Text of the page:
By Doreen Leggett
Scott MacAllister, captain of F/V Carol Marie, ice coffee in hand, cap pulled low, told a capacity crowd at the Fishermen’s Alliance about getting ready for a day’s work.
“The morning routine is you sit there, have your coffee, and tape your fingers together,” said the 30-year-old captain.
The crew then puts on gloves to further protect their hands from spines on the skates they catch. MacAllister also picks up a tool to help harvest:
“A ballpeen hammer is the weapon of choice. You bop them real quick to settle them down; it is better they don’t know what is coming,” he said as the audience laughed along with him.
MacAllister was joined by fisherman Sean Connors, 30, who also gillnets for skates, and they had the crowd’s full attention at the June “Meet the Fleet.” Most, if not all, the crowd hadn’t been commercial fishing and too few had tried skate, so they were fascinated.
Meet the Fleets bring people together to meet Cape fishermen and sample their catch. On the menu that evening was curried skate wing, prepared by Chef Tyler Hadfield of The Barley Neck restaurant in Orleans. More than 80 attendees received Hadfield’s recipe.
Kate Masury of Eating with the Ecosystem – a non-profit in Rhode Island – was also a speaker and shared other skate recipes. Masury said because skate eat a lot of shellfish they taste sweet and briny, like a scallop.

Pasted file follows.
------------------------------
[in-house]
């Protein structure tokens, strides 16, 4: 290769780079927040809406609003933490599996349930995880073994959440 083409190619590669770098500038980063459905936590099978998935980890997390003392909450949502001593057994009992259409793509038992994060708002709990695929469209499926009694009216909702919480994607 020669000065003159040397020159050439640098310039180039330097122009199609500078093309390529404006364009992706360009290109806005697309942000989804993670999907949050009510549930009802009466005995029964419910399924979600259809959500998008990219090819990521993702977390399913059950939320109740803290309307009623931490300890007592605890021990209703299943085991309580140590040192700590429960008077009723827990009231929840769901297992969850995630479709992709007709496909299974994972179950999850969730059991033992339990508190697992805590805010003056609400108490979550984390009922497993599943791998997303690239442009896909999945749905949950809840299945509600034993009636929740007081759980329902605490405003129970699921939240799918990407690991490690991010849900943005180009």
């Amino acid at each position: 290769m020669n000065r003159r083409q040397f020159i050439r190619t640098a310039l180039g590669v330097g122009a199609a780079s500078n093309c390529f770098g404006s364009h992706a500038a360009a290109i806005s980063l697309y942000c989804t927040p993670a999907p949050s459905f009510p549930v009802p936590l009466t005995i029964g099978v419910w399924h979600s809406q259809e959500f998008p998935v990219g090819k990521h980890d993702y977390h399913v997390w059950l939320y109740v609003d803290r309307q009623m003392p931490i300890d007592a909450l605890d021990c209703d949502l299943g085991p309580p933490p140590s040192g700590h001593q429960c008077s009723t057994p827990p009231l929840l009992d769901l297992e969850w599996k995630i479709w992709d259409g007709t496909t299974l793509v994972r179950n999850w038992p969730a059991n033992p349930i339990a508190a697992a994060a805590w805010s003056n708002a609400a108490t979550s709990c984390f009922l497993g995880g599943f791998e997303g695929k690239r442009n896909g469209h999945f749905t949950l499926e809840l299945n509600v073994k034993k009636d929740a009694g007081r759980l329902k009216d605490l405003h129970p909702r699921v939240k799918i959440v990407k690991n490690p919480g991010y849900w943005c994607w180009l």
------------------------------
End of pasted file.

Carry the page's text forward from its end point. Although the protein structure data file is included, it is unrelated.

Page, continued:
“Skate is one of my favorites to cook at home,” said Masury. “As soon as it turns pure white you’re good.”
Eating with the Ecosystem has been around for 10 years and “promotes a place-based approach to sustaining New England’s wild seafood, through flourishing food webs, healthy habitats, and short, adaptive seafood supply chains.”
Masury said the place-based approach is built around five anchors – proximity, symmetry, adaptability, connectivity and community. Events like Meet the Fleet highlight the value of all those.
Take symmetry, which calls for local markets and diets to be more closely aligned with our ecosystems.
Fishermen in Massachusetts harvest more than six million pounds of skate, the vast majority in Chatham. Most of the catch, however, is eaten overseas and in pricey restaurants in New York City; it is difficult to find on the Cape. Masury said the fish is popular in many spots across the globe, just hasn’t caught on here.
In New York a plate can be $50, said MacAllister, and he gets about 50 cents a pound, though he has seen higher and lower prices.
The fishery is sustainable, he added, explaining fishermen haven’t reached the Total Allowable Catch mandated by regulators, based on population surveys, for several years running.
In the summertime fishing days are about eight hours, Connors told the crowd. Fishermen can catch their 6,000-pound limit quickly and close to Chatham.
In the winter, fishermen often combine their skate trips with a monkfish haul and those trips, much farther from home, can be as long as 36 hours.